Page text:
Gregg Kelley, CEO of the California Olive Ranch knows that the olive oil industry is troubled, but sees signs of hope for a brighter future. Speaking at the New York International Olive Oil Competition conference today, Kelley said that the industry is beset by a lack of consumer knowledge and “silent competitive threats,” but there are indications of great growth potential.
“Consumers do not know about the quality of the olive oils put in front of them” and because of that, price, not quality, is the primary driver in sales, said Kelley. Listing the top-selling olive oil brands in the U.S. Kelley asked fellow producers attending the sold-out event audience whether they could match the prices of the popular labels. “Can anyone here put a half-liter of olive oil on the market for $2.81? I don’t think so. Neither can we.”
Kelley explained that without sufficient understanding of quality differences, people buy what is on sale or buy familiar brands. He added that consumers are increasingly buying private labels because they “don’t see the difference between them and the big brands.”
Another problem facing the industry is a competitive threat from other types of oil producers, said Kelley. He stated that coconut and avocado oil consumption rates are “going through the roof” and that producers of corn and seed oils are genetically modifying their products to allow them to be marketed as being “as healthy as olive oil.”
Despite industry troubles, Kelley is optimistic about the future of the olive oil business. After analyzing olive oil consumption by country, Kelley concluded that U.S. consumers should be purchasing three times more olive oil than they currently do. He predicts that a large growth in consumption will occur and that educated consumers will be willing to pay greater prices for quality oil.
Kelley compared the olive oil industry to other food movement trends that started in California and ended up revolutionizing their industries. He noted that Alice Waters stimulated the organic food and farm to table movements that spread to the rest of the country. The advent of the California wine industry and its quality product doubled wine consumption rates in the U.S. And, when a California mandarin producer decided to brand “Cuties” mandarins, mandarin sales “rose to a level no one would have thought possible ten years ago,” said Kelley.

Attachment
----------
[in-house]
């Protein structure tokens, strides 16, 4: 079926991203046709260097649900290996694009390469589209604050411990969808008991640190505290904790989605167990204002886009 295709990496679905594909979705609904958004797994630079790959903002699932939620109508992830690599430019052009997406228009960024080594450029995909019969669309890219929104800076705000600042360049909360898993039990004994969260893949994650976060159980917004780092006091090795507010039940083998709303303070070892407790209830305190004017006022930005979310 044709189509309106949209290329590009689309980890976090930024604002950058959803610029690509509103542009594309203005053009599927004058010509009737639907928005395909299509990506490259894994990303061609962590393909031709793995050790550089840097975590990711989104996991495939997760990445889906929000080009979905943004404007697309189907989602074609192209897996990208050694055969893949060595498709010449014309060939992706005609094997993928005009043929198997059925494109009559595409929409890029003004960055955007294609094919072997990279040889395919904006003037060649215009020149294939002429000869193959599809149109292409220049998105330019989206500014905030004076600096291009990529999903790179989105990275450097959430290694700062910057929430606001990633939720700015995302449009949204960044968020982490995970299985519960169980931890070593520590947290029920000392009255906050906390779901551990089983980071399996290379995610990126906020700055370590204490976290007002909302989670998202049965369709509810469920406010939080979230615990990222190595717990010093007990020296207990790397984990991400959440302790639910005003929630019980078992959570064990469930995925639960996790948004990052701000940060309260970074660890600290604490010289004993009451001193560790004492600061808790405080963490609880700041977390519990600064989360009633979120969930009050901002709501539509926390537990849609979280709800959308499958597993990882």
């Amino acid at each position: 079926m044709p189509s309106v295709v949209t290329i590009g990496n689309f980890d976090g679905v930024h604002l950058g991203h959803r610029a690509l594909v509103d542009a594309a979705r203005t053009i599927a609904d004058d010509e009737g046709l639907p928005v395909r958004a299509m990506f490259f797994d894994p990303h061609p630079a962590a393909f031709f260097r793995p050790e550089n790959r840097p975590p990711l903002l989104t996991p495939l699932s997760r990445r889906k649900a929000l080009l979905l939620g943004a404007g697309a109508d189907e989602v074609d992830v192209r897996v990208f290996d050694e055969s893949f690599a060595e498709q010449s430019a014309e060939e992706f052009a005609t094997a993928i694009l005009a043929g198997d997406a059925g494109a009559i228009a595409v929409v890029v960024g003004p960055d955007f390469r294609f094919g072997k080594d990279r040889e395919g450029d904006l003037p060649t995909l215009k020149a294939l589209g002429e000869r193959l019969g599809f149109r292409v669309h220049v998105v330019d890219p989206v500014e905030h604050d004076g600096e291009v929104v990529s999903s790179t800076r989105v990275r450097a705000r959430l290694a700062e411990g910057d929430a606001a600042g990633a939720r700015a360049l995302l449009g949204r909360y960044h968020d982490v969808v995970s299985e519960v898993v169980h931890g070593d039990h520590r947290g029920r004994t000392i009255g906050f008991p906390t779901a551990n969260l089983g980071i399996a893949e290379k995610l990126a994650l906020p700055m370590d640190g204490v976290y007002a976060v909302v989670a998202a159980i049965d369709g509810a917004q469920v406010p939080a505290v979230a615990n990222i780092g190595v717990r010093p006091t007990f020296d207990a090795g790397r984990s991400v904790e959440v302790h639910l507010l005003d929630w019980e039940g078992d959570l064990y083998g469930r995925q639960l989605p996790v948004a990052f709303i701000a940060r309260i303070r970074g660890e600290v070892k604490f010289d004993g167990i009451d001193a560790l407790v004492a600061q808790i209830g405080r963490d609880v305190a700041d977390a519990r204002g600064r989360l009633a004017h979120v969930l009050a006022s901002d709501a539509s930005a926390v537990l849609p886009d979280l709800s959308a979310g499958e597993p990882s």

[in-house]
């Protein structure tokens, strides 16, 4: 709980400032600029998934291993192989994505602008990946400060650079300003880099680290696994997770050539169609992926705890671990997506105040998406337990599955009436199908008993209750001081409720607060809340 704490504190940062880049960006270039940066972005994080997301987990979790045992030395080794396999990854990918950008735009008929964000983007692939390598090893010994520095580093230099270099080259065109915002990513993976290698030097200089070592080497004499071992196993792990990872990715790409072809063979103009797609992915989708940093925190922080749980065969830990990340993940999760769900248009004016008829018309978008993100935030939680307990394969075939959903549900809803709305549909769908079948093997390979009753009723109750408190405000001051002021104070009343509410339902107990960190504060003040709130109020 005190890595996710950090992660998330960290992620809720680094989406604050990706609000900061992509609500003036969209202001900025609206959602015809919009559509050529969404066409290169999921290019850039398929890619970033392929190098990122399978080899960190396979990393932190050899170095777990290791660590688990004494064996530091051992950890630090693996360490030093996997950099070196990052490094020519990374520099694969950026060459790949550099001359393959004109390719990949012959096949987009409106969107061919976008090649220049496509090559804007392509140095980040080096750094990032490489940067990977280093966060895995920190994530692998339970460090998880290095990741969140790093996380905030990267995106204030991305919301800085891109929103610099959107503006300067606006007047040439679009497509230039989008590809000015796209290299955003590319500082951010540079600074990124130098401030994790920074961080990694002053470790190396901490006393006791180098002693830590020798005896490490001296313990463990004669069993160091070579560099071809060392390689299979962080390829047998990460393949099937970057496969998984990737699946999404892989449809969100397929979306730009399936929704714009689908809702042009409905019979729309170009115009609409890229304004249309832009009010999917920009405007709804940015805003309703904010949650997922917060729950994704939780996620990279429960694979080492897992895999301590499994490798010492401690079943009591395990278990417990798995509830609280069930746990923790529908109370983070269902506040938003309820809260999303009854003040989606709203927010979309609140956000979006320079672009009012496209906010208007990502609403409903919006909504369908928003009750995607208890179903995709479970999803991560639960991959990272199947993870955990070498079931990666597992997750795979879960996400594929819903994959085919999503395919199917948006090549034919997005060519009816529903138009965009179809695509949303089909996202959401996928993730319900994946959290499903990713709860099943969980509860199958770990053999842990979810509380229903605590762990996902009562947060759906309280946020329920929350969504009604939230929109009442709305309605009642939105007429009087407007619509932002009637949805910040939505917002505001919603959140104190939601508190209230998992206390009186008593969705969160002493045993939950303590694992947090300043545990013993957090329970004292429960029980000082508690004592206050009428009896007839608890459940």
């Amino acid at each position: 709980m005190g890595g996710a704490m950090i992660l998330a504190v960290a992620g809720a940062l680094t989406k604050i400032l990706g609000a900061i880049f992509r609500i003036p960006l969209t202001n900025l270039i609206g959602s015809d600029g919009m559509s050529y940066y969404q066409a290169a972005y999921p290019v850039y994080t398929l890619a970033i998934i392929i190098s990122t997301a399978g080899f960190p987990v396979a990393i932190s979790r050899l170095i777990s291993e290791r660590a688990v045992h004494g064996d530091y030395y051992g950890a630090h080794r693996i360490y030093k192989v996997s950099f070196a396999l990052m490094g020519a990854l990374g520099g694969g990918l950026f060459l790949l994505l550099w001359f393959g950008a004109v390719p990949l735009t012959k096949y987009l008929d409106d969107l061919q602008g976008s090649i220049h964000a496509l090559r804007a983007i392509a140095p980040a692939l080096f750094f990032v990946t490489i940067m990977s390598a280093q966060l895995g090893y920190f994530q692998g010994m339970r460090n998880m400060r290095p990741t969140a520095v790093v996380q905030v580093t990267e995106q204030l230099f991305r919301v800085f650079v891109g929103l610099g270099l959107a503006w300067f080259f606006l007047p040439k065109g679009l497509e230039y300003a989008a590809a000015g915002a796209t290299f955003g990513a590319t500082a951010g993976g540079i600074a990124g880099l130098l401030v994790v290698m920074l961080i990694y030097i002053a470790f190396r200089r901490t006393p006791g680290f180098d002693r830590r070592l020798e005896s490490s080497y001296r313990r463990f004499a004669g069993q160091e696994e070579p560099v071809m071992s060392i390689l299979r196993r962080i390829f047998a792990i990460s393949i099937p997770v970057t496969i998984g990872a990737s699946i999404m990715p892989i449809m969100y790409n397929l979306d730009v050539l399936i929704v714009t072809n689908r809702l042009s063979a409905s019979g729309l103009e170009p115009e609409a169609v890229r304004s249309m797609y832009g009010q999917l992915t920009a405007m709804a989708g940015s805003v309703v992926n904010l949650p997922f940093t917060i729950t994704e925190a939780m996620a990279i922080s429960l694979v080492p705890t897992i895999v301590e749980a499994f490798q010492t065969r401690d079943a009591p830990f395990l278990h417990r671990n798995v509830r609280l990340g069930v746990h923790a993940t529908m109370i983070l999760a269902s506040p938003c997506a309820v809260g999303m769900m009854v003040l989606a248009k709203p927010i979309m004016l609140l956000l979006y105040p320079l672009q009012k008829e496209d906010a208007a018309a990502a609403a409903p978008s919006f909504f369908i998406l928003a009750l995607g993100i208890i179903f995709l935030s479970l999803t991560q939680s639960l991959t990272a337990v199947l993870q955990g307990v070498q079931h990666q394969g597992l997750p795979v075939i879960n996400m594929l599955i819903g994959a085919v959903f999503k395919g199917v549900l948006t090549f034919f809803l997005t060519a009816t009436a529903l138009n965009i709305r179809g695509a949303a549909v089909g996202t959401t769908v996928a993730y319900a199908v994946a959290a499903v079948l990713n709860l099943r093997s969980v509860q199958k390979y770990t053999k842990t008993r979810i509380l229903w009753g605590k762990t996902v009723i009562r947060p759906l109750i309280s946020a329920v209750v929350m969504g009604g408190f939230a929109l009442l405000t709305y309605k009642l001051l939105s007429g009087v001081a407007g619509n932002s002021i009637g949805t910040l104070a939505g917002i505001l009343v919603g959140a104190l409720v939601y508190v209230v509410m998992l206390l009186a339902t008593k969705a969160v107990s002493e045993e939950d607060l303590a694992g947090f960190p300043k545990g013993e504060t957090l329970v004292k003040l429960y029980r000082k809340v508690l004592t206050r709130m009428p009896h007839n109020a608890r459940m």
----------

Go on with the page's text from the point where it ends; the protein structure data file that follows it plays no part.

The fundamental shifts in the food industries did not just benefit U.S. producers, but also international producers who saw consumption growth as well. “The rising tide has floated all boats.”
The secret ingredient that will allow the olive oil industry to have success similar to the wine and mandarin industries is consumer education, explained Kelley. Consumers need to understand what constitutes a better olive oil and how it will improve their lives and be worth the extra money, added Kelley.
Kelley, the chief executive of the largest American olive oil producer, described how Starbucks changed the face of coffee consumption in the U.S. by “providing consumers with an experience and an education,” and that the olive oil industry can offer consumers a similar education and appreciation for olive oil.
Evidence of the “green shoots of fundamental change” in the olive oil world is already here, said Kelley. While collective growth in retail sales of leading brands in the U.S. has only been about one percent per year, some U.S. brands that are producing quality products and are transparent about the quality have been realizing substantial growth, Kelley explained. He cited the California Olive Ranch’s 50 percent annual growth rate, Lucini’s 18 percent growth and Chile’s O‑Live double digit growth rate as examples of the change.
Consumer education is the key. Companies such as Veronica Foods and We Olive are offering oils from around the world and olive oil experiences that are critical to the growth of the industry, said Kelley. His own company engages in tasting events and works extensively with intermediaries, as well as retailers. Kelley believes the mission of California producers is to “show Americans what great olive oil tastes like.”